On AMC’s side, the more willing the movie theater chain is to adapt and incorporate new types of shoppable experiences, the better poised it will be to compete with video streaming services. In late 2017, Netflix began experimenting with merchandise, selling products that accompany its hit television series “Stranger Things.” Around the same time, Disney revamped its brick-and-mortar stores to stream movies and live broadcast the Disneyland parade, infusing the celebration and excitement of the theme park experience in its stores—the company also plans to launch its own video streaming service after ending its licensing agreement with Netflix in 2019, and it could integrate consumer products on that platform as well. These developments will continue to layer new hindrances onto the movie theater industry. But those theaters that welcome brands and retailers that can supplement the movie-going experience like Build-A-Bear—and those brands and retailers that pursue new types of retail real estate before it’s too late—will be best positioned to succeed moving forward.

2) Other movie theater chains are diversifying their real estate to host different types of events.

Thinking about their real estate more holistically, some cinemas are beginning to operate not only as movie theaters, but as event spaces more broadly, reconceptualizing their real estate to respond to changing interests and needs in the consumer market. Cineplex, the biggest movie theater chain in Canada, is now hosting corporate events and meetings, giving different groups access to its screens and auditoriums. The chain is also live broadcasting the Met Opera and Sunday Night Football, morphing into the go-to space for people seeking a bigger and better streaming experience than their laptops or televisions at home. In 2015, Cineplex purchased an 80% stake in WorldGaming, an online video gaming platform that hosts live tournaments, tapping into the burgeoning esports industry, which valued $700 million in 2017.

Regal Entertainment Group, the second-largest cinema chain in the U.S., even began hosting church services—in the words of Regal’s Director of National Sales Barry Brown, “Everybody knows where the Regal theater is. But not everybody knows where the primary school 101 is.” Theaters, which often are a municipal landmark, are ready-made community centers and those that engrain in the local fabric are more likely to appear attractive to consumers, especially for large companies like Regal.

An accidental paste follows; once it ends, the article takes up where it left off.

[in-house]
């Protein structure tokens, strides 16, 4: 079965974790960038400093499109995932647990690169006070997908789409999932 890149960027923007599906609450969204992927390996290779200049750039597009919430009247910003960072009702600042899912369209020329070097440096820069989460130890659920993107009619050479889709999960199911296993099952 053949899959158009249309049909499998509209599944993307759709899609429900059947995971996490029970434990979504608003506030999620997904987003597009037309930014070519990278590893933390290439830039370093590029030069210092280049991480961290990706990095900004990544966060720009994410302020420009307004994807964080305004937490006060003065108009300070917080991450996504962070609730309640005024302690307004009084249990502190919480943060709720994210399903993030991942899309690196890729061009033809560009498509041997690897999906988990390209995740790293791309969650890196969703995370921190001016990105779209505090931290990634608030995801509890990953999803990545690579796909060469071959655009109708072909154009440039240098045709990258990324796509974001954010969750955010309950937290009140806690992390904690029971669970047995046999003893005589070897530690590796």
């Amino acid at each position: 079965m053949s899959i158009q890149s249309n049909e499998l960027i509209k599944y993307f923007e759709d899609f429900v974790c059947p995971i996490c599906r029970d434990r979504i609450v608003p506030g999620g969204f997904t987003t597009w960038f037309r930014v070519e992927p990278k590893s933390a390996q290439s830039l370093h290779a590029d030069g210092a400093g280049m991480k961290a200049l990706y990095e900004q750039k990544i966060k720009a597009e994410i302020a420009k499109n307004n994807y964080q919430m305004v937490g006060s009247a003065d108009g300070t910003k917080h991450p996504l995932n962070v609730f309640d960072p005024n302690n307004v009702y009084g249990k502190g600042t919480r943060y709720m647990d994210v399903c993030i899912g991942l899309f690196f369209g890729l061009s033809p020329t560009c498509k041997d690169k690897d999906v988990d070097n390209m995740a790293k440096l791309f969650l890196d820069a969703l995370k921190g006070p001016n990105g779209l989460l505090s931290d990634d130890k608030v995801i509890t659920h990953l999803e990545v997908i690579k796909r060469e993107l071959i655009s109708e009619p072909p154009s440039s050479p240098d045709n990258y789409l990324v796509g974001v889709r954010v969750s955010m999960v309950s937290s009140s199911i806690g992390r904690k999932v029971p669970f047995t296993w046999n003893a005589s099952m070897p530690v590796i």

Diversifying their use, movie theaters like Regal and Cineplex are also ameliorating the cost effectiveness of their large square footage, utility expenses and rents. Because events like video game tournaments and conferences happen outside of the hours when people typically see movies, theaters can bring in new streams of traffic during the day that don’t affect their ongoing ones. Stripped down, movie theaters are large spaces with lots of seats, big screens and ample parking spaces—as pop-up real estate developers view temporary retail spaces as “white boxes” that they can build out in any shape or form, movie theaters can supplement falling foot traffic and sales simply by viewing their spaces as a blueprint that can serve a number of activities and purposes.

3) Alamo Drafthouse is going luxury to refine the cinema experience.

Other cinemas like Alamo Drafthouse are responding to shifts in the cinema industry by moving upmarket. The rationale is that more movie watchers will flow into theaters if they know they’ll get the full treatment, taking a quotidian event—marred by sticky floors and outdated seats—and upgrading it to make it special. Some theaters are upgrading to cushioned, reclining seats, enhancing their food and beverage options, and improving their sound systems and digital projection capabilities.